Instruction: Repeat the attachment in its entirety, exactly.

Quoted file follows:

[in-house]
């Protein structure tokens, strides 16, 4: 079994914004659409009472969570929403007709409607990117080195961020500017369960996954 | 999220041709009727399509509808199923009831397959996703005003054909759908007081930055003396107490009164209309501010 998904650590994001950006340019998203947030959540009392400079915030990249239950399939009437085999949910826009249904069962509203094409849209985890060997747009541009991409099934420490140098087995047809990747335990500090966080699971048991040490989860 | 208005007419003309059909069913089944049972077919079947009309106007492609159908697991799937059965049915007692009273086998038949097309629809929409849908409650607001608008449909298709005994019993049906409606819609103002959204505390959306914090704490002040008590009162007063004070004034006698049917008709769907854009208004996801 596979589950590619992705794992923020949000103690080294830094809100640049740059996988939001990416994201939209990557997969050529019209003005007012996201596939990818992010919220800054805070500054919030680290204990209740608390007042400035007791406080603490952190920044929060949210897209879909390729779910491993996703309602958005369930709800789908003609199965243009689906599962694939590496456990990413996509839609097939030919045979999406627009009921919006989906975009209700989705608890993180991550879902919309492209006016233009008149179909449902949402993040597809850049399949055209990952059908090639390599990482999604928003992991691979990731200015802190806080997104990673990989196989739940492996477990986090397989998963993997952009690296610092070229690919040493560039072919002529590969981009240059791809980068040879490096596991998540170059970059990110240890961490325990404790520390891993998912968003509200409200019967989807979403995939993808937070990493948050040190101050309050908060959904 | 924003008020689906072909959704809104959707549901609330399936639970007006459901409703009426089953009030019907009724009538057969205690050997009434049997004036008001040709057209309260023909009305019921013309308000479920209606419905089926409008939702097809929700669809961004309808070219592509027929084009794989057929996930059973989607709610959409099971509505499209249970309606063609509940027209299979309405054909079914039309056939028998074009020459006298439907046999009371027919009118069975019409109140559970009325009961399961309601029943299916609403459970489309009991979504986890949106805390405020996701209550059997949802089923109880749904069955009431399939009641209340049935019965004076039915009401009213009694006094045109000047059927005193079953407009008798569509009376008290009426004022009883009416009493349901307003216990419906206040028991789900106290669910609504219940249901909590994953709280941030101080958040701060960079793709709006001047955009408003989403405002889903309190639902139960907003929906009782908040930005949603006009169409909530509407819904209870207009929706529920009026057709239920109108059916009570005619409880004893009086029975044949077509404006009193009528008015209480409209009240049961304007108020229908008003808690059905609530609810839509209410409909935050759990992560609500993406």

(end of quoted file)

[in-house]
């Protein structure tokens, strides 16, 4: 079994914004659409009472969570929403007709409607990117080195961020500017369960996954 | 999220041709009727399509509808199923009831397959996703005003054909759908007081930055003396107490009164209309501010 998904650590994001950006340019998203947030959540009392400079915030990249239950399939009437085999949910826009249904069962509203094409849209985890060997747009541009991409099934420490140098087995047809990747335990500090966080699971048991040490989860 | 208005007419003309059909069913089944049972077919079947009309106007492609159908697991799937059965049915007692009273086998038949097309629809929409849908409650607001608008449909298709005994019993049906409606819609103002959204505390959306914090704490002040008590009162007063004070004034006698049917008709769907854009208004996801 596979589950590619992705794992923020949000103690080294830094809100640049740059996988939001990416994201939209990557997969050529019209003005007012996201596939990818992010919220800054805070500054919030680290204990209740608390007042400035007791406080603490952190920044929060949210897209879909390729779910491993996703309602958005369930709800789908003609199965243009689906599962694939590496456990990413996509839609097939030919045979999406627009009921919006989906975009209700989705608890993180991550879902919309492209006016233009008149179909449902949402993040597809850049399949055209990952059908090639390599990482999604928003992991691979990731200015802190806080997104990673990989196989739940492996477990986090397989998963993997952009690296610092070229690919040493560039072919002529590969981009240059791809980068040879490096596991998540170059970059990110240890961490325990404790520390891993998912968003509200409200019967989807979403995939993808937070990493948050040190101050309050908060959904 | 924003008020689906072909959704809104959707549901609330399936639970007006459901409703009426089953009030019907009724009538057969205690050997009434049997004036008001040709057209309260023909009305019921013309308000479920209606419905089926409008939702097809929700669809961004309808070219592509027929084009794989057929996930059973989607709610959409099971509505499209249970309606063609509940027209299979309405054909079914039309056939028998074009020459006298439907046999009371027919009118069975019409109140559970009325009961399961309601029943299916609403459970489309009991979504986890949106805390405020996701209550059997949802089923109880749904069955009431399939009641209340049935019965004076039915009401009213009694006094045109000047059927005193079953407009008798569509009376008290009426004022009883009416009493349901307003216990419906206040028991789900106290669910609504219940249901909590994953709280941030101080958040701060960079793709709006001047955009408003989403405002889903309190639902139960907003929906009782908040930005949603006009169409909530509407819904209870207009929706529920009026057709239920109108059916009570005619409880004893009086029975044949077509404006009193009528008015209480409209009240049961304007108020229908008003808690059905609530609810839509209410409909935050759990992560609500993406």